Since then, a few other times, at long intervals of time, rumours had spread that the flaming-eyed calf had been seen by someone and the wood was being avoided more and more by the farmers. Although, since then, very few days have passed without me crossing the woods on foot or on horseback, - except for certain periods during which I had to leave home, - and almost always with my two dogs, never again, until a few weeks ago, I had never met the mysterious calf.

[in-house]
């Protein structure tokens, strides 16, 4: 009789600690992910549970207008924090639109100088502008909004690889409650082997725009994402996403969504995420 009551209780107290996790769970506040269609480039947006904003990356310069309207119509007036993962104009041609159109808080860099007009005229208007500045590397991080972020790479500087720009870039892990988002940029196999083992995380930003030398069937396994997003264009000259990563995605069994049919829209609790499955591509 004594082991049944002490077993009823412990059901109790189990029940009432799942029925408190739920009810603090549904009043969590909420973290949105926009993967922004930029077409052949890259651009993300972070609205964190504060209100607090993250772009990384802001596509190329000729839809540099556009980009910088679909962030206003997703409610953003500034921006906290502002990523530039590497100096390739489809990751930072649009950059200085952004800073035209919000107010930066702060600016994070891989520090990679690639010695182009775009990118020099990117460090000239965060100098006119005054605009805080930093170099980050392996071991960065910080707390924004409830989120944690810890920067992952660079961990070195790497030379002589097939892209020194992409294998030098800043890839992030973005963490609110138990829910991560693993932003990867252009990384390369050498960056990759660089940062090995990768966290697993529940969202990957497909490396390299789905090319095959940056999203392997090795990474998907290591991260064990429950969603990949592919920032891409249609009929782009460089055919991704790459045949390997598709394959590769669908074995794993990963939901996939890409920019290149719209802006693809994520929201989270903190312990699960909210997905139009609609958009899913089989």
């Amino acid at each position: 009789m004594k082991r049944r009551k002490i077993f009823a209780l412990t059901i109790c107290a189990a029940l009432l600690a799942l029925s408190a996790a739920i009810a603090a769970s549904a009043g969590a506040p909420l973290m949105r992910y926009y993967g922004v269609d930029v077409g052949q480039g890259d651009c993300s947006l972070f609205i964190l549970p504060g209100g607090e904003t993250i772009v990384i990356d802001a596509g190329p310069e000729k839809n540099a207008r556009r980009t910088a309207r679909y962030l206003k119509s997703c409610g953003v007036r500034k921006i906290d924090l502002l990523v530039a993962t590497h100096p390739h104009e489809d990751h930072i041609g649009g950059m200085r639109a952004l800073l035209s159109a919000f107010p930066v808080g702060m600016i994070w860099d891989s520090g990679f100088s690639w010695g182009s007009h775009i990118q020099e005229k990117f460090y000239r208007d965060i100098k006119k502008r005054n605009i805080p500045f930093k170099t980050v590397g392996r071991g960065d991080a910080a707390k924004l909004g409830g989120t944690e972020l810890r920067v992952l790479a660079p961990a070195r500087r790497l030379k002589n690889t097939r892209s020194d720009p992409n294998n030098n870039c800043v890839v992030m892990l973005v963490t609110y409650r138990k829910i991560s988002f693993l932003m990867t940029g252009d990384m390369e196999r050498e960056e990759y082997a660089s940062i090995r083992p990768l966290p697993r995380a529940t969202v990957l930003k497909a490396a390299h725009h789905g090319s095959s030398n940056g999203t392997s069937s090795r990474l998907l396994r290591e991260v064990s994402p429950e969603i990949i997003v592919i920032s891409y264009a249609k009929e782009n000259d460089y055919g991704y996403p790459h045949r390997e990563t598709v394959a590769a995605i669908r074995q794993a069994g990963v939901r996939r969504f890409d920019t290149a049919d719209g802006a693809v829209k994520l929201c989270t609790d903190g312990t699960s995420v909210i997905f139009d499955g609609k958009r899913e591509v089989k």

It was a suffocating day and I had gone to the woods to find shelter from the sun and the blinding reverberation of the road. I was accompanied by two collies (sheepdogs) and a small terrier. When they reached the edge of the woods, the two collies suddenly squatted on the ground and refused to continue their journey. At the same time, they used all their canine persuasion skills to make me go to some other place. Seeing that I persisted in wanting to move forward, they eventually accompanied me, but with a visible repugnance. However, a few moments later, they seemed to forget and started running back and forth, while I quietly continued on my way picking blackberries. At some point, I saw them arrive in the run to come and hide, trembling and moaning, at my feet. At the same time, the little terrier had jumped on my lap. I couldn't explain the incident to myself, until suddenly I heard a furious trampling behind me that was quickly approaching. Before I could move away, I saw running towards me a herd of deer in horror. In their frantic gallop, they cared so little about me and the dogs that they were about to throw me to the ground. I looked around in horror to discover the cause of this panic and saw a dark red calf, which was entering the scrub. The fallow deer had quickly moved away in another direction of the wood. My dogs, who under ordinary circumstances would have hunted them down, crouched and trembled at my feet, while the little terrier refused to come down from my knees. For several days, this little dog no longer wanted to cross the woods. The two collies, while not refusing to do so, entered it against their will, and visibly showed their mistrust and fear.